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Love in a New Dimension

A new command I give you: Love one another. As I have loved you, so you must love one another. By this everyone will know that you are my disciples, if you love one another.  John 13:34-35 NIV

Photo courtesy of pixabay.We respond to new things differently.

How we respond depends on what we’re responding to. A new season of our favorite TV show. A new book by our favorite author. A new college course to teach. A new restaurant nearby. A new company policy. New eyeglasses. A new commute to work.

How about a new commandment?  

Alone with His disciples, Jesus had much to tell them before He returned to heaven. “My children, I will be with you only a little longer … where I am going, you cannot come. In my place, my Father will give you another comforter to be with you forever. I will not leave you as orphans.”

He also said, “I’m about to give you a new command.”

Say what, Jesus? Another commandment? Don’t we have enough already?

“Here it is, fellas. You are to love each other.”

No offense, Jesus, but love isn’t exactly new. “Love the Lord your God with all your heart and your neighbor as yourself” is as old as Moses.

“Okay, fellas, here’s what’s new. You are to love each other the same way I have loved you. In fact, from now on, the sign that you belong to Me will be My love in you for each other.”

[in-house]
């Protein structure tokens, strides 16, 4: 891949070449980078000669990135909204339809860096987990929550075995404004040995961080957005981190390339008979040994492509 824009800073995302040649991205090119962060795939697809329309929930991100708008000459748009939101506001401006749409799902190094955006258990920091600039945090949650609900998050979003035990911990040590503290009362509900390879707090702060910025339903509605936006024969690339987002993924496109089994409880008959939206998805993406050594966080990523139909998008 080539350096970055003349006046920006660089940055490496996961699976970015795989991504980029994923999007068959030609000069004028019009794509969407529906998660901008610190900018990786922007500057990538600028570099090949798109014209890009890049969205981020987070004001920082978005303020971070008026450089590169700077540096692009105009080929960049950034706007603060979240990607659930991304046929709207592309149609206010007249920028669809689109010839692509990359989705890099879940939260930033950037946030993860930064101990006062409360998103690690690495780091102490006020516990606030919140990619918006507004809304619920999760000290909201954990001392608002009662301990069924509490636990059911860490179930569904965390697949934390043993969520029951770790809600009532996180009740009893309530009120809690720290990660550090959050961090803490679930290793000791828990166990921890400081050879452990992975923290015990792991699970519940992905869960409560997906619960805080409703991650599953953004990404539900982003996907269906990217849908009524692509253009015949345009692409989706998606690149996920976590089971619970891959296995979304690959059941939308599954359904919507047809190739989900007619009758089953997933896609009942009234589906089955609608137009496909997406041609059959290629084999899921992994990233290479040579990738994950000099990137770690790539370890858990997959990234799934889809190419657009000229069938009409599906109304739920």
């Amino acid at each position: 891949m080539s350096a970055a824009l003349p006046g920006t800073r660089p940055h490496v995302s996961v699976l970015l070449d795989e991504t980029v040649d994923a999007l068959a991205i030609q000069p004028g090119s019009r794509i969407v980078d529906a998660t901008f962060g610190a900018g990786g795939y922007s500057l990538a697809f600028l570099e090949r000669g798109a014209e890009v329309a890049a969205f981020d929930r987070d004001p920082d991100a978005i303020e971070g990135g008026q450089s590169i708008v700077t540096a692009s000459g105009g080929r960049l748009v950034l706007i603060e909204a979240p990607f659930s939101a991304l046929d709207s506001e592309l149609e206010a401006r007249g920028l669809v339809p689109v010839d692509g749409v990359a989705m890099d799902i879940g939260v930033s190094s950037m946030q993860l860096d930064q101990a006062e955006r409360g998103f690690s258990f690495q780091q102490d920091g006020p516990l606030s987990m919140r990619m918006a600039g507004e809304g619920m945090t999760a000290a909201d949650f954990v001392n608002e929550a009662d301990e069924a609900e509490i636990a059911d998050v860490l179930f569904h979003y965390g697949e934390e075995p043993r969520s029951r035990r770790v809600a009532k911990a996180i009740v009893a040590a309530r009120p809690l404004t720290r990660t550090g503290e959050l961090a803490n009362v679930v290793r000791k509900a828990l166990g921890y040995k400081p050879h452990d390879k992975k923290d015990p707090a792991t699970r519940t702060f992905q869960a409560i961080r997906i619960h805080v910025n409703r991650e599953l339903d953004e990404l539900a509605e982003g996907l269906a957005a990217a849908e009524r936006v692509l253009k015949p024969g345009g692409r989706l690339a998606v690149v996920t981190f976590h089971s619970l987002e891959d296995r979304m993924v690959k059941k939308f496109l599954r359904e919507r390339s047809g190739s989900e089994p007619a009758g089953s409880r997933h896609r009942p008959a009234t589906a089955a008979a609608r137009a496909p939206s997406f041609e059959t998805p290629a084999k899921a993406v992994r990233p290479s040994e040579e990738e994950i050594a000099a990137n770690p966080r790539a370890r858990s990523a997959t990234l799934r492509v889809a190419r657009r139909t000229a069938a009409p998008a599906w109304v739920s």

Jesus provided Himself as the embodiment and the standard of divine love. He prepared His followers for love in a new dimension—namely, Christian love. His disciples were to love each other, not merely as Jewish neighbors, but as Christians.

Old Testament scholar, Christopher Wright, spells out what this love entails: “When we love one another as Christians, it crosses all our differences and barriers. It’s more than sentimental feelings of being nice. It shows itself in practical, down-to-earth caring, providing, helping, encouraging, and supporting one another, even when it costs a lot or hurts a lot to do so. This love brings people together who would otherwise hate, hurt, and even kill one another.”

No one can see God as He is, yet everyone can see Him in the new dimension of Christian love. Same love, new dimension. Down-to-earth and strikingly visible.

Ask God to help you make love in a new dimension happen.

(Christopher Wright, Cultivating the Fruit of the Spirit: Growing in Christlikeness (Downers Grove, IL: InterVarsity Press, 2017), 24.)

(Photo courtesy of pixabay.)

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Philip Siebbeles

A native of South Africa, Philip Siebbeles lives in Harrells, North Carolina. An ordained elder in the Wesleyan church, he currently serves as interim pastor at Rockfish Presbyterian Church in Wallace, NC. He recently retired from teaching religion courses at James Sprunt Community College. His wife is a retired psychiatric nurse, so he claims to be in good hands. He loves to walk their lab, Potter, in the garden, watch PBS with Ellen, and create Bible study guides to help people analyze the text for themselves.